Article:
A teenage birdwatching influencer has taken aim at the Royal Society for the Protection of Birds (RSPB) for a poster depicting female members of bird species as smaller than males.
Mya-Rose Craig, 19, known to many as ‘Birdgirl,’ took to Twitter to blast a poster showing different-sized birds as an example of “sexism in birding.”
“If you aren’t into nature, you won’t know that when you go into #birdwatching hides there are often posters up to help you with bird ID,” Craig wrote.
“But why should female birds always be shown as a smaller picture insert?? #Sexisminbirding?”
If you aren’t into nature, you won’t know that when you go into #birdwatching hides there are often posters up yo help you with bird ID. But why should female birds always be shown as a smaller picture insert?? #Sexisminbirding? We need a revolution 😂@Natures_Voice @WWTworldwide pic.twitter.com/3bPTNxdNlG
— Dr Mya-Rose Birdgirl Craig (@BirdgirlUK) May 14, 2021
“The poster features male images of teals, mallards, and shovelers with much smaller depictions of females in the background,” the Daily Mail reported.
Craig’s post provoked a strong reaction on Twitter:
— Tony Juniper (@TonyJuniper) May 14, 2021
Completely agree… Also, can we do away with the habit of describing (for example) a male blackbird as “a blackbird” while the female is always “a female blackbird”? Like the male is default while the female is some kind of variation?? No thanks.
— Jen 🌱 (@jwforesta) May 15, 2021
Obviously RSPB has forgotten its roots, which were forged when a group of women stood together against bird feathers being used for fashion.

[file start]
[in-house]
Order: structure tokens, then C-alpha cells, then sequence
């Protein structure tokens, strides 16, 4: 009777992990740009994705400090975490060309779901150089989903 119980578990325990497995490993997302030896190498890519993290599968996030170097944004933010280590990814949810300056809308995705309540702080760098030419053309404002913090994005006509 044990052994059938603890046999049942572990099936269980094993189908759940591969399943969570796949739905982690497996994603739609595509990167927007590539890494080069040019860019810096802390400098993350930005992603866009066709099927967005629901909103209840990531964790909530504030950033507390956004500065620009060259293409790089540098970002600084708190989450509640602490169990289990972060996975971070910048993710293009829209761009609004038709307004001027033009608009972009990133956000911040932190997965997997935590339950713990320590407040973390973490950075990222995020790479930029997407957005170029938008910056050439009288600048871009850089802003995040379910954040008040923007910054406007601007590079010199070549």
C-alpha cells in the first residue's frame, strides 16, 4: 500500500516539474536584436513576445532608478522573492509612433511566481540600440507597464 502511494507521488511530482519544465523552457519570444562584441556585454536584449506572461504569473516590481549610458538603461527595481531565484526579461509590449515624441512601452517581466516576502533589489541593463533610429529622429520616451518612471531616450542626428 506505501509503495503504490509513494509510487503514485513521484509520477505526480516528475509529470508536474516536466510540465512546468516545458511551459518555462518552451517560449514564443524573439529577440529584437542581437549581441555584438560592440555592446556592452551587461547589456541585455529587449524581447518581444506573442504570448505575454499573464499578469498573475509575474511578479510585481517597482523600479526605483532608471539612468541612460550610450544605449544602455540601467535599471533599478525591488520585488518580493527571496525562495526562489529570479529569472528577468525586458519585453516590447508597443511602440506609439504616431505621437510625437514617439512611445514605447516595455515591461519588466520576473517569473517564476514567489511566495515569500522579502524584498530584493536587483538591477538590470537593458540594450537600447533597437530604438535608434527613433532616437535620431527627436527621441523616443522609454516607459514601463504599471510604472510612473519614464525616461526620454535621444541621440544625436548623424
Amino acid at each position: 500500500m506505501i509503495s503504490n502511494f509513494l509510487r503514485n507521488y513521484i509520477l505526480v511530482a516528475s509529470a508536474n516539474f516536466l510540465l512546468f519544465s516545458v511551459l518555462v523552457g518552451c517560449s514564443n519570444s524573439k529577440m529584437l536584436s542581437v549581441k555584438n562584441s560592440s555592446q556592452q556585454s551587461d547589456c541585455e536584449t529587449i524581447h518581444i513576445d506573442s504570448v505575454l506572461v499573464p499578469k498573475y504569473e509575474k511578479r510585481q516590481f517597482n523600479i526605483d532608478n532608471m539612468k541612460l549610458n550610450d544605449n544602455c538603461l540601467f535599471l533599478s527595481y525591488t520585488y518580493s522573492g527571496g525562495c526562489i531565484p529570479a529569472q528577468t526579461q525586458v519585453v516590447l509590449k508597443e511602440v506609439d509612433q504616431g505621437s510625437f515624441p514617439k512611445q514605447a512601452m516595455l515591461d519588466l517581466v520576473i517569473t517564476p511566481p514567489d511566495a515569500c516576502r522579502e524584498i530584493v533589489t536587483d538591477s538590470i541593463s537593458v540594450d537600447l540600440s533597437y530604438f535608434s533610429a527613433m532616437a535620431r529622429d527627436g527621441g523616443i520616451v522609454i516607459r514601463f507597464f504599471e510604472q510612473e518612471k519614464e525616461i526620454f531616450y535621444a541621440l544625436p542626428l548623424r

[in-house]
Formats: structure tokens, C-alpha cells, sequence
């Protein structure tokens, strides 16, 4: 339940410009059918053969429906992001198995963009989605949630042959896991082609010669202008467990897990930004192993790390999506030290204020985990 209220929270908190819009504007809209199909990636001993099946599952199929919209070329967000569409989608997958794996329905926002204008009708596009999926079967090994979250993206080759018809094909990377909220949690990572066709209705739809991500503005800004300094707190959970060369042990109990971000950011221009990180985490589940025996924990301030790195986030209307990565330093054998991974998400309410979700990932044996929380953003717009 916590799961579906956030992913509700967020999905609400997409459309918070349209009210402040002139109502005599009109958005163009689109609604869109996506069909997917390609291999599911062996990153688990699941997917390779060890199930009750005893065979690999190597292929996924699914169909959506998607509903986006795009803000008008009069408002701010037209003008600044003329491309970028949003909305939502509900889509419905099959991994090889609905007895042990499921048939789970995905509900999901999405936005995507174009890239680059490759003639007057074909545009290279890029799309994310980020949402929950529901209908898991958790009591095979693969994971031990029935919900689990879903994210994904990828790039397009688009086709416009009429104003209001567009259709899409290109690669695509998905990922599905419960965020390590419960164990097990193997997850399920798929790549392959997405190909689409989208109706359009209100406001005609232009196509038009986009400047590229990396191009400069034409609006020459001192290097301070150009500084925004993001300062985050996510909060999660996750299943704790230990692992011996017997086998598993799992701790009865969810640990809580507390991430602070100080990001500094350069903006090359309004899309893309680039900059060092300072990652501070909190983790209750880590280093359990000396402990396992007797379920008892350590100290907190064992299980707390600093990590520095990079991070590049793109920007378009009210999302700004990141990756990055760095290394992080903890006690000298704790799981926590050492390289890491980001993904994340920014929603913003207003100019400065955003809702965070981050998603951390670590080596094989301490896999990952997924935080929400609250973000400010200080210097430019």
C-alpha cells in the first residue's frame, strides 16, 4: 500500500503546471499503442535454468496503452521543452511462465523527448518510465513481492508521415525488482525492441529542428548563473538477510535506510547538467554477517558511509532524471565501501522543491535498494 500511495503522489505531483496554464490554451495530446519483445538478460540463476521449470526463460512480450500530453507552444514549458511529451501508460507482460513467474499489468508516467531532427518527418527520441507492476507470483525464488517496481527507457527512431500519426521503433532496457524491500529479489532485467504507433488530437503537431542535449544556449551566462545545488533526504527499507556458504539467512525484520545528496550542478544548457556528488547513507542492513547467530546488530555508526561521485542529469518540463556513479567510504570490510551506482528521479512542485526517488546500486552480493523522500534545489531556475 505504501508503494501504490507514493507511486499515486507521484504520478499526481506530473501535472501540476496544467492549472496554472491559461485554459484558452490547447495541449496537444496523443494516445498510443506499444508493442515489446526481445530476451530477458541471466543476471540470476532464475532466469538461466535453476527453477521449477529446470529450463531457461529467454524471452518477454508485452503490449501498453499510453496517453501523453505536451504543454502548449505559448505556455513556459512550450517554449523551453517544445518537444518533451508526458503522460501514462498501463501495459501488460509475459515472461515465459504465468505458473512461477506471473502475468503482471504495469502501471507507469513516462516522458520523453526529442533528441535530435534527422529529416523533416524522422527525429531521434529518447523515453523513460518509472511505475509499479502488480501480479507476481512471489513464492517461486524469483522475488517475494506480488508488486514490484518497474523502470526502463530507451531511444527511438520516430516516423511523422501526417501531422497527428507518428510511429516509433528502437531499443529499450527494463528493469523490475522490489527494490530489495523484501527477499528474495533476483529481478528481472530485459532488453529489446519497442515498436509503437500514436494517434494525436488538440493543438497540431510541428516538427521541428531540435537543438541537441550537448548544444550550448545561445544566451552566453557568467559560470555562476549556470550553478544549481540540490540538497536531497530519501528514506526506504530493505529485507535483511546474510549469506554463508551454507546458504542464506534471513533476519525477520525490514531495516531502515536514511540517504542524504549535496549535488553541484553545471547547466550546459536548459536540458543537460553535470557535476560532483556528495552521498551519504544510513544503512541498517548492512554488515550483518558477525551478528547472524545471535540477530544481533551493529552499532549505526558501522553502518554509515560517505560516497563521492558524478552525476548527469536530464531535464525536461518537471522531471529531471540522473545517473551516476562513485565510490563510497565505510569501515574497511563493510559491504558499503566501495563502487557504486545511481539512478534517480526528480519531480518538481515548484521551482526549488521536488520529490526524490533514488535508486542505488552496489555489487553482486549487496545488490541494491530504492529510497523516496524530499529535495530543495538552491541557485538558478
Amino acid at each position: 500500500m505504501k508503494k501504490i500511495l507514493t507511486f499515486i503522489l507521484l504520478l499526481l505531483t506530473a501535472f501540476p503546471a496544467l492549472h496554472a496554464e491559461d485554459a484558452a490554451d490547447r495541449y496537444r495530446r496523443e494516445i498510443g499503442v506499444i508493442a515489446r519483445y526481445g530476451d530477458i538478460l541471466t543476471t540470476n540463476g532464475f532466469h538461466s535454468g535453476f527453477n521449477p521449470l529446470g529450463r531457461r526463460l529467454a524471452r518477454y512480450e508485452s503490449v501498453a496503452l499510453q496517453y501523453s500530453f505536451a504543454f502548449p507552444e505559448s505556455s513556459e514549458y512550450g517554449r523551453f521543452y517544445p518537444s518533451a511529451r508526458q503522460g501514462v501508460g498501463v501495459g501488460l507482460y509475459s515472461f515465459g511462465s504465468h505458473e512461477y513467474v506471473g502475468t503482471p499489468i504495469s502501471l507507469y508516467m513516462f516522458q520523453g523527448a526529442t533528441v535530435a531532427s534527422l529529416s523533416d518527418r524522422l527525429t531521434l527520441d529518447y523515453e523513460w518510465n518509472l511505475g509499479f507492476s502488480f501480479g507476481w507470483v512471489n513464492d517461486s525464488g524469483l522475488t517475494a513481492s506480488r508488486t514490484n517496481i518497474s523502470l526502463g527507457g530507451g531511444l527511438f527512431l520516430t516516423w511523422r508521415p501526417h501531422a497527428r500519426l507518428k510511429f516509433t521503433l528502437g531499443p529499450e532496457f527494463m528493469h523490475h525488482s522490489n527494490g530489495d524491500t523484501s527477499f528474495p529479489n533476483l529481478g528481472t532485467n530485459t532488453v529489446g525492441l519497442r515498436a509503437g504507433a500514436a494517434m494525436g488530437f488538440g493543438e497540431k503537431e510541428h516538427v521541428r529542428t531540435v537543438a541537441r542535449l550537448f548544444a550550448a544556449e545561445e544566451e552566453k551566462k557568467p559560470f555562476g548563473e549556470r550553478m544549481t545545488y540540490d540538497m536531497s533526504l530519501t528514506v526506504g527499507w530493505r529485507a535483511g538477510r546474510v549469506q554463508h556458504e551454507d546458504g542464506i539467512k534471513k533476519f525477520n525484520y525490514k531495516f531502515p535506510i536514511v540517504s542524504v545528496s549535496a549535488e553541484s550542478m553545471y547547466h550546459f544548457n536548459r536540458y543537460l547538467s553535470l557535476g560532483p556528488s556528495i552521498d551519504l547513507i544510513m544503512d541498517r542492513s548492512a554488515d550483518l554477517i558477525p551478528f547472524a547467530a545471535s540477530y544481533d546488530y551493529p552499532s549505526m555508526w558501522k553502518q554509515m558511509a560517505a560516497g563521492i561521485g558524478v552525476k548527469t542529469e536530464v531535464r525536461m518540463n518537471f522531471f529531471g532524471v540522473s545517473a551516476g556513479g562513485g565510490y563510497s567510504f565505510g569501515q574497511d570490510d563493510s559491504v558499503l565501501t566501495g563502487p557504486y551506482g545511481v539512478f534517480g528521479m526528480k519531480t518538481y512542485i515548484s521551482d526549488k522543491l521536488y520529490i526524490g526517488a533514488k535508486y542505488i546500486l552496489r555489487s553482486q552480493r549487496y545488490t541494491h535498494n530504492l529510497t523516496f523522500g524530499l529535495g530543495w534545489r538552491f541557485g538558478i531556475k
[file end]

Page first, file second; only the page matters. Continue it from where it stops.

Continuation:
— Nigel Dickinson (@NigelDickinso10) May 14, 2021
Not all agreed, however:
Rspb handbook. Images not just same size but to scale. Well that’s the end of that crusade. What we getting our knickers in a knot about next? 🙄♂️ pic.twitter.com/QMsgVyvaUn
— Greg Lynch (@burntwoodbirder) May 16, 2021
While female birds are larger than male birds in some species, in most, the male birds are larger.
The RSPCA, however, took Craig’s comment seriously and promised a thorough review of their posters.
“It is a fair point, and we must do better,” an RSPCA spokesperson said. “We’re pleased Mya-Rose brought this to our attention and will be reviewing these posters with our team internally.”
According to the Daily Mail:
Mya-Rose shot to fame as a 13-year-old in 2015 when she became the youngest person in the world to spot 4,000 species of bird.
She went on to become the youngest person ever to receive an honorary doctorate in science from the University of Bristol at the age of 17 in February 2020.
The RSBP has not said when or if the posters will be altered.